Now that the National Endowment for the Arts has decided to get nasty with the Maryland State Arts Council, the state agency should take the more diplomatic path and quietly resolve this seven-month bureaucratic squabble over accessibility of council offices for the handicapped.
For months, the NEA and the state arts council have been engaged in a volleyball match over the council's compliance with a 1973 law barring funds for any group that discriminates against the handicapped. The state finally acknowledged shortcomings in the council's offices and pledged changes. That didn't satisfy the NEA, which insisted on immediate compliance and explicit details. It suspended $550,000 in NEA grant money pending completion of this work.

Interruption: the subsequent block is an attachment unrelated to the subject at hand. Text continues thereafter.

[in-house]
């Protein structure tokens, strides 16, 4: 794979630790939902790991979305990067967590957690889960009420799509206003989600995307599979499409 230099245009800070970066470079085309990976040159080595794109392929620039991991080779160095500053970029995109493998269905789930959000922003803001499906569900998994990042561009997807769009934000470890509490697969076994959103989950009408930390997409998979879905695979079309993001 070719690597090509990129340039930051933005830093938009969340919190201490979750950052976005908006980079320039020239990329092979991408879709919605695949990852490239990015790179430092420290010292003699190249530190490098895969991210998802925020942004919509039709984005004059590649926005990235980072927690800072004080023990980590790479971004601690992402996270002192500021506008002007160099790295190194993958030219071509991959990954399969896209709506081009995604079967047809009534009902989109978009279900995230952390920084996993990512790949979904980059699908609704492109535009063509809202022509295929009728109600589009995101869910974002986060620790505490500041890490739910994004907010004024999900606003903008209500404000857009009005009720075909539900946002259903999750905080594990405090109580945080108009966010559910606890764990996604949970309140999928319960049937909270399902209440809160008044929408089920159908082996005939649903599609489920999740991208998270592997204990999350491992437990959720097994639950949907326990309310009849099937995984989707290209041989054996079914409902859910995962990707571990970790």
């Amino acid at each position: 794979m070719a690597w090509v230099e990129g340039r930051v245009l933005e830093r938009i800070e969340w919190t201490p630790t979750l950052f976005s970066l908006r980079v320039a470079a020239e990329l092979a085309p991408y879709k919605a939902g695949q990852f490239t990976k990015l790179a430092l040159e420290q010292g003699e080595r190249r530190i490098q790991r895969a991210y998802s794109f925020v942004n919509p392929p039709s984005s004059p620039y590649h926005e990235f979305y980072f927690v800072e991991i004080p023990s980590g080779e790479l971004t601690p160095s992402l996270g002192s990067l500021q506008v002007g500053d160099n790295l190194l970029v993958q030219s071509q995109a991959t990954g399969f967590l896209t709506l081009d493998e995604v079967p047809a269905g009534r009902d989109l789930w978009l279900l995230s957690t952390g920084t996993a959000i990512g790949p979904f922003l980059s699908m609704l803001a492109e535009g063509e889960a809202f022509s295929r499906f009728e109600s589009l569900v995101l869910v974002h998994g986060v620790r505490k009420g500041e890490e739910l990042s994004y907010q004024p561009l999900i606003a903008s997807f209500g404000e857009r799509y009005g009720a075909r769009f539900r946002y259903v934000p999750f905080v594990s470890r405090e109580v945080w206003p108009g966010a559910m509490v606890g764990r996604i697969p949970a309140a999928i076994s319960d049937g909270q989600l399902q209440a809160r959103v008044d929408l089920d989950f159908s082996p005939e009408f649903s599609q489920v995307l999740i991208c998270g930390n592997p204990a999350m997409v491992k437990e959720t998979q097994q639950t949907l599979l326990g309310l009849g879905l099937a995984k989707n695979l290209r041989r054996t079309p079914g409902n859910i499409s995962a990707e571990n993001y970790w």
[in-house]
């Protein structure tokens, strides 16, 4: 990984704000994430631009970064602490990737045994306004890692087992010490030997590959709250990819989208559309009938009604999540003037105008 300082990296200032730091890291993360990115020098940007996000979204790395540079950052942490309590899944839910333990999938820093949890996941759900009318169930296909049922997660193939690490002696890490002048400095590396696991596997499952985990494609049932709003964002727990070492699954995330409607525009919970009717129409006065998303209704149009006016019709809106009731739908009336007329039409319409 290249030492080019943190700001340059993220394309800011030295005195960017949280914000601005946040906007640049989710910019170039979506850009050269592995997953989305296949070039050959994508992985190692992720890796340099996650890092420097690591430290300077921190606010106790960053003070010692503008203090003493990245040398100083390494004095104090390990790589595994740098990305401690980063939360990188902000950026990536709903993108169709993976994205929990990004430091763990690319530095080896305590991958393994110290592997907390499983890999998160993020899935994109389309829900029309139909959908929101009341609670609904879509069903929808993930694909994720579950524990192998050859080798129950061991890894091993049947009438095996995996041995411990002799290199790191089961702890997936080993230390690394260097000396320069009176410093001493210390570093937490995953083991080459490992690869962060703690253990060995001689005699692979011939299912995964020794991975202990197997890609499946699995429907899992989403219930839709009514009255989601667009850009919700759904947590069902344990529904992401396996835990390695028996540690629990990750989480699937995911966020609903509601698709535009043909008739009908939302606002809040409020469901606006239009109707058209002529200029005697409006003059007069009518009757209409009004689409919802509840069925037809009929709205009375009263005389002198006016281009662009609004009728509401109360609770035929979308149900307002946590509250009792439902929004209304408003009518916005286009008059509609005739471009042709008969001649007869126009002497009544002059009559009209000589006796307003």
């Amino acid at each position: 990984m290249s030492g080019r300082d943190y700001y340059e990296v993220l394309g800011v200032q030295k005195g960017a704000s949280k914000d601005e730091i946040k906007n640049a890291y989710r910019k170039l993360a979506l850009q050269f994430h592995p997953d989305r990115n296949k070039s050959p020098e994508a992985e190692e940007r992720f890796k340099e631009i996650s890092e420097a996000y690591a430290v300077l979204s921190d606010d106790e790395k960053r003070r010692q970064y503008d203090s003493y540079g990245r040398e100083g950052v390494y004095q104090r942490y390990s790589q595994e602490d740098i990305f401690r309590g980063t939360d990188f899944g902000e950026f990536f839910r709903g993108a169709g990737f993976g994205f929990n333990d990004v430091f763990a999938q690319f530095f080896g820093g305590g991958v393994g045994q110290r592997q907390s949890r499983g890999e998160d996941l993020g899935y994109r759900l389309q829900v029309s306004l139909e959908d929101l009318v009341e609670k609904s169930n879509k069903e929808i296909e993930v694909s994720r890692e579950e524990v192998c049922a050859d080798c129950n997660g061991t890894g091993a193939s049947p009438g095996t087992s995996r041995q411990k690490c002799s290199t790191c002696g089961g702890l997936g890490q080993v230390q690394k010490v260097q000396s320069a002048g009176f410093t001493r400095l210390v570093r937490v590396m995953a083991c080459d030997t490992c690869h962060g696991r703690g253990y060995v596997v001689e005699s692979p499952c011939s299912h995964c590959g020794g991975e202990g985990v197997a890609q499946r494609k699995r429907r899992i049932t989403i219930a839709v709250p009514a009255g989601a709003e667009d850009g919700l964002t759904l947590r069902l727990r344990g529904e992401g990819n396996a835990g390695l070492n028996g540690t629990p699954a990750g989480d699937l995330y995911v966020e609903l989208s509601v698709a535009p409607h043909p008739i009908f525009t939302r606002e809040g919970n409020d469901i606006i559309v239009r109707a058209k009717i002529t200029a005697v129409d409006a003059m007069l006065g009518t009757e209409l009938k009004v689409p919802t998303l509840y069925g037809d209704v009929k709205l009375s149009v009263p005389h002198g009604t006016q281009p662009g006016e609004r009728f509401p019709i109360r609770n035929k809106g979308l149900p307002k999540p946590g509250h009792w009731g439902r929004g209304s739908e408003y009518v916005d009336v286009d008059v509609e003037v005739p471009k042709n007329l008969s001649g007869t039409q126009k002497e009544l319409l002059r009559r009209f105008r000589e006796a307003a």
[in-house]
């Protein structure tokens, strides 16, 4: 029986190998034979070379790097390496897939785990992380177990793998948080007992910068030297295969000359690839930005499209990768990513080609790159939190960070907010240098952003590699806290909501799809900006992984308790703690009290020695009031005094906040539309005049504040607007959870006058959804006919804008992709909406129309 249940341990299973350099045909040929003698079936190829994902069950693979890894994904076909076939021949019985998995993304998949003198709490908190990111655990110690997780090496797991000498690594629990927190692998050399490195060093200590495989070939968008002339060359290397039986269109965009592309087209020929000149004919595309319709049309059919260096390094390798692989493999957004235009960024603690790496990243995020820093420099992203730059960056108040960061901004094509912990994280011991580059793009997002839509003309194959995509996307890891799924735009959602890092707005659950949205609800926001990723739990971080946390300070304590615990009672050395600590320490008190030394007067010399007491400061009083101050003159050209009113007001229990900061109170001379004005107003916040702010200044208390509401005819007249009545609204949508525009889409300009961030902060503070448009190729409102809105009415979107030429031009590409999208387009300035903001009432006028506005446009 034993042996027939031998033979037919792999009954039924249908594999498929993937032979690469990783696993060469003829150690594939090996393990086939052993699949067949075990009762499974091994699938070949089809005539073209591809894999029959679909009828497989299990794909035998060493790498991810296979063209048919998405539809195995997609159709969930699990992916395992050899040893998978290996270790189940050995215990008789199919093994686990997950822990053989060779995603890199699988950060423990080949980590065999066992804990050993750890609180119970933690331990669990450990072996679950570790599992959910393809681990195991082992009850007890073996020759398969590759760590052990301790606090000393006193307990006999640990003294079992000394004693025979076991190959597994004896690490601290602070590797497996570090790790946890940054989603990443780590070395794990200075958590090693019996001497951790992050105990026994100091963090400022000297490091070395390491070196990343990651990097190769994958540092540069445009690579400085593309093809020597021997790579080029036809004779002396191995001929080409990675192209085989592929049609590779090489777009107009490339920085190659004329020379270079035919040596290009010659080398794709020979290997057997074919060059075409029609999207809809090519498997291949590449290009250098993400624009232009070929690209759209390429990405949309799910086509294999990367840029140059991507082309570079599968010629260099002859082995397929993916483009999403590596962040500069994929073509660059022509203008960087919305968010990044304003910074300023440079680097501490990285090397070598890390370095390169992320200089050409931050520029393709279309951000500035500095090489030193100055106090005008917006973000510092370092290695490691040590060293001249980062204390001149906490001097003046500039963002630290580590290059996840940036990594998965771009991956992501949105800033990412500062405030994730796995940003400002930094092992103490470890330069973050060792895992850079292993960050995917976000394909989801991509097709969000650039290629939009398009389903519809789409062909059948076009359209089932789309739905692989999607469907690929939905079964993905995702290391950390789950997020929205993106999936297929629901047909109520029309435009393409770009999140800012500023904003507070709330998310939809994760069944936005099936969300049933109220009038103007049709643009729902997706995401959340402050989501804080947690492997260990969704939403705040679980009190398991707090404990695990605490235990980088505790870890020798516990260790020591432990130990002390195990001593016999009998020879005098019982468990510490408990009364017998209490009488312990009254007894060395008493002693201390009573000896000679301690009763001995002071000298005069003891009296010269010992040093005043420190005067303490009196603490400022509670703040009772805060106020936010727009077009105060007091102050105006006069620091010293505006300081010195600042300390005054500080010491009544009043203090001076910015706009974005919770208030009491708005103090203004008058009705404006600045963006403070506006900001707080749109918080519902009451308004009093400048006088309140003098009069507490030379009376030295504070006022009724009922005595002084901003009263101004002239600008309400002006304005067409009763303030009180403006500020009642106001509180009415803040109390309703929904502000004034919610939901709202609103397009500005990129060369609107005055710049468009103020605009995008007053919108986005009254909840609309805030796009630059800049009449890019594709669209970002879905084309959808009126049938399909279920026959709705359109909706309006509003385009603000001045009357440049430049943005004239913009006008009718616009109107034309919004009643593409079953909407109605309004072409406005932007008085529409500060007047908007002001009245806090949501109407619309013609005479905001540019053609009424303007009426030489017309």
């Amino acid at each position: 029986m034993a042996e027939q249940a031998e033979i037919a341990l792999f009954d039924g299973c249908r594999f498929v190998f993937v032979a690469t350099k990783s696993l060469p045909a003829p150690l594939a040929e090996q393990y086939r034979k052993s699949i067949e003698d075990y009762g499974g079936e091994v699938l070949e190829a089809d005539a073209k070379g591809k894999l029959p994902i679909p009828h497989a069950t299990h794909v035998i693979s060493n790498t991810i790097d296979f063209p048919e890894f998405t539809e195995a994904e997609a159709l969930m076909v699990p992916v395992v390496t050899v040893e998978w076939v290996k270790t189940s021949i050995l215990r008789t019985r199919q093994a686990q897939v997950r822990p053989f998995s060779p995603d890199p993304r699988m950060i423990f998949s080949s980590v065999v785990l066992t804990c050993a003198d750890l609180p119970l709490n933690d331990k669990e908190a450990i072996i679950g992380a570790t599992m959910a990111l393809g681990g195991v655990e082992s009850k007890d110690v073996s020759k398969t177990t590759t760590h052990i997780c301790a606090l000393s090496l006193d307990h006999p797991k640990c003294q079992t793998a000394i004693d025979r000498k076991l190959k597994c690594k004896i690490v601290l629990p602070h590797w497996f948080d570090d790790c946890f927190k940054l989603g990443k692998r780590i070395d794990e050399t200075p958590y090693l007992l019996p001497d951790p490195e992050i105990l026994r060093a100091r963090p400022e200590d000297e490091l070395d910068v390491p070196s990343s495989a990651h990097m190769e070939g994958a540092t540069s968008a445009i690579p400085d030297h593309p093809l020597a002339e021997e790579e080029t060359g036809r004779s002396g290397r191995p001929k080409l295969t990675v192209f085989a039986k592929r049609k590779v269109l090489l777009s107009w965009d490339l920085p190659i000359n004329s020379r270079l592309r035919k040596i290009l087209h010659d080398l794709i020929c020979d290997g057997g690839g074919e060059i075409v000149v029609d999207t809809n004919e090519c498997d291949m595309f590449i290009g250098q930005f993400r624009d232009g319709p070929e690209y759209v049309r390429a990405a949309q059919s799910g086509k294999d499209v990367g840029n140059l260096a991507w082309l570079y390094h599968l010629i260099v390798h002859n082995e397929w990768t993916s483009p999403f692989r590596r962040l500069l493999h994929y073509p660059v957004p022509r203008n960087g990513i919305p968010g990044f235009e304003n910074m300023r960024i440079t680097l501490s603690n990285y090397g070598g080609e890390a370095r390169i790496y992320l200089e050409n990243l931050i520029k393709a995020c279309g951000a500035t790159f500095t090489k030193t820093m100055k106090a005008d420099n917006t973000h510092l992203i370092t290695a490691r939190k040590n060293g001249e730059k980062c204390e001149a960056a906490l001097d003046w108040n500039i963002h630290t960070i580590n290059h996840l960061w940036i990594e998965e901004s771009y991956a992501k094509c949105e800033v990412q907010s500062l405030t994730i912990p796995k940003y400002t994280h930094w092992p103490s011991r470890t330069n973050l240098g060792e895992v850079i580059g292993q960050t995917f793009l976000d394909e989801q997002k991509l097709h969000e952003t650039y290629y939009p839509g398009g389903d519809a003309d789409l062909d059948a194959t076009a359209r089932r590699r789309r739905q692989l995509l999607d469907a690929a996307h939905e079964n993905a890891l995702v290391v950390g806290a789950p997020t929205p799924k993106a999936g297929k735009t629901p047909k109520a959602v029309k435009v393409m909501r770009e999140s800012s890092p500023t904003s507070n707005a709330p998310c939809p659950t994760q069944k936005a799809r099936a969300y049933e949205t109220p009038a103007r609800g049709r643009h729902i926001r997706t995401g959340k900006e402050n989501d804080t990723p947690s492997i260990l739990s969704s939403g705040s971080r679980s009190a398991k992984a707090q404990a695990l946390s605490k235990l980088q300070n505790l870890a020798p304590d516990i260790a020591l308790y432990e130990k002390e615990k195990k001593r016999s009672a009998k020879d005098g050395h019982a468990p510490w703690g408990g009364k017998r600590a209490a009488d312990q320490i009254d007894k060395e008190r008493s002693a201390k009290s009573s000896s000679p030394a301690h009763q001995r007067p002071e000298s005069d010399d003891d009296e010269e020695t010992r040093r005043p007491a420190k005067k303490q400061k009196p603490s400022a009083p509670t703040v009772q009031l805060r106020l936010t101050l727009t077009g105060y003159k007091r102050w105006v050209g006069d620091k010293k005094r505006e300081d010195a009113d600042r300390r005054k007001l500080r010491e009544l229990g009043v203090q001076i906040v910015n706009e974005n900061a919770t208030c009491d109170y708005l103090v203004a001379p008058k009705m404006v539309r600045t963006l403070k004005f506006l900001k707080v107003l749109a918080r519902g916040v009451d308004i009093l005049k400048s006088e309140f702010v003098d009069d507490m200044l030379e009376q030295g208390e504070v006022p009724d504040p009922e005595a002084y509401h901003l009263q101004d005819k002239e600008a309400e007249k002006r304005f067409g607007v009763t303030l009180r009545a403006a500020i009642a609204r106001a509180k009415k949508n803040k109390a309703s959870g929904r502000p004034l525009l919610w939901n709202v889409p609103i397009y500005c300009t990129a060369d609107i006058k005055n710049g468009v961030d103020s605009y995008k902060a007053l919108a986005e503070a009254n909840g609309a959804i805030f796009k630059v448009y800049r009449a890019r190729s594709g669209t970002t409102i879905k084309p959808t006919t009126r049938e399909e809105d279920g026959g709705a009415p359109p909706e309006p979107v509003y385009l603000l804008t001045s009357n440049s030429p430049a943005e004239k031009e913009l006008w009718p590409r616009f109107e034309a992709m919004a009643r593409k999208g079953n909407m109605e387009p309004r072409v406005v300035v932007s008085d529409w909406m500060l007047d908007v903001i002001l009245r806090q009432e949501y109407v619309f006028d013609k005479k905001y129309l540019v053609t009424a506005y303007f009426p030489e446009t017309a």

How much better it would have been had the NEA continued its dialogue with state officials. No one disagreed that the offices must be made accessible to those with disabilities. It boiled down to state bureaucrats being unable to give federal bureaucrats the precise details in the precise form required, or to perform the repairs immediately. Of course, arts council leaders didn't help matters by failing to respond to NEA requests for information promptly and not giving the federal agency more specifics on planned office changes. Still, the matter could have and should have been resolved without threats and funding suspensions.